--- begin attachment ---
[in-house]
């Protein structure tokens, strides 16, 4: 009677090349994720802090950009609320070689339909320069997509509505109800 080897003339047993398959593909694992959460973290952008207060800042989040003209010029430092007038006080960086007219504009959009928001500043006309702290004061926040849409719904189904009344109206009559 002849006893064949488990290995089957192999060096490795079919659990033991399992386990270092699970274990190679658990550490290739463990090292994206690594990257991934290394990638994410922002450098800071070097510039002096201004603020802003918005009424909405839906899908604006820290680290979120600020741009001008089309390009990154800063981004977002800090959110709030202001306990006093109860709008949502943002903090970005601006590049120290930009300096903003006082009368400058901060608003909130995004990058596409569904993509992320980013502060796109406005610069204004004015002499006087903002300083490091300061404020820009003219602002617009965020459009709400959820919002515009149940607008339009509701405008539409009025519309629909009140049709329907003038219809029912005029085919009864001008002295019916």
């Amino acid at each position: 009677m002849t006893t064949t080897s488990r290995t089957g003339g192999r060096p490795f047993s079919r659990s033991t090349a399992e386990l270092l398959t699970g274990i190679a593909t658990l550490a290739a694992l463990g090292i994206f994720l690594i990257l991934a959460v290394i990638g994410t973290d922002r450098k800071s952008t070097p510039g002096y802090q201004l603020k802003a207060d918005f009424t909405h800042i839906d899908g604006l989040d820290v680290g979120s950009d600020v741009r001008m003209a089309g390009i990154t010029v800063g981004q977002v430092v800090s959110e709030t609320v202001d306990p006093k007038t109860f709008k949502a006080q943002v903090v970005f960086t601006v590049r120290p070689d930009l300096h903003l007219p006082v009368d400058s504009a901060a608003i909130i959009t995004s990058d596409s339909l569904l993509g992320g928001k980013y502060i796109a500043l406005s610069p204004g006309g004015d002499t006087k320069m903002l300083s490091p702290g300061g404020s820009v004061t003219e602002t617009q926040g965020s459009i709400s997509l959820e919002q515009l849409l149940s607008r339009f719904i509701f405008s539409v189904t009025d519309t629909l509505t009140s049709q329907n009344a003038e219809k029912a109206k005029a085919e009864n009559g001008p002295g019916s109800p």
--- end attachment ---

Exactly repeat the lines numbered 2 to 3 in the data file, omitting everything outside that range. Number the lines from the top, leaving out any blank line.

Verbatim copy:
């Protein structure tokens, strides 16, 4: 009677090349994720802090950009609320070689339909320069997509509505109800 080897003339047993398959593909694992959460973290952008207060800042989040003209010029430092007038006080960086007219504009959009928001500043006309702290004061926040849409719904189904009344109206009559 002849006893064949488990290995089957192999060096490795079919659990033991399992386990270092699970274990190679658990550490290739463990090292994206690594990257991934290394990638994410922002450098800071070097510039002096201004603020802003918005009424909405839906899908604006820290680290979120600020741009001008089309390009990154800063981004977002800090959110709030202001306990006093109860709008949502943002903090970005601006590049120290930009300096903003006082009368400058901060608003909130995004990058596409569904993509992320980013502060796109406005610069204004004015002499006087903002300083490091300061404020820009003219602002617009965020459009709400959820919002515009149940607008339009509701405008539409009025519309629909009140049709329907003038219809029912005029085919009864001008002295019916």
């Amino acid at each position: 009677m002849t006893t064949t080897s488990r290995t089957g003339g192999r060096p490795f047993s079919r659990s033991t090349a399992e386990l270092l398959t699970g274990i190679a593909t658990l550490a290739a694992l463990g090292i994206f994720l690594i990257l991934a959460v290394i990638g994410t973290d922002r450098k800071s952008t070097p510039g002096y802090q201004l603020k802003a207060d918005f009424t909405h800042i839906d899908g604006l989040d820290v680290g979120s950009d600020v741009r001008m003209a089309g390009i990154t010029v800063g981004q977002v430092v800090s959110e709030t609320v202001d306990p006093k007038t109860f709008k949502a006080q943002v903090v970005f960086t601006v590049r120290p070689d930009l300096h903003l007219p006082v009368d400058s504009a901060a608003i909130i959009t995004s990058d596409s339909l569904l993509g992320g928001k980013y502060i796109a500043l406005s610069p204004g006309g004015d002499t006087k320069m903002l300083s490091p702290g300061g404020s820009v004061t003219e602002t617009q926040g965020s459009i709400s997509l959820e919002q515009l849409l149940s607008r339009f719904i509701f405008s539409v189904t009025d519309t629909l509505t009140s049709q329907n009344a003038e219809k029912a109206k005029a085919e009864n009559g001008p002295g019916s109800p």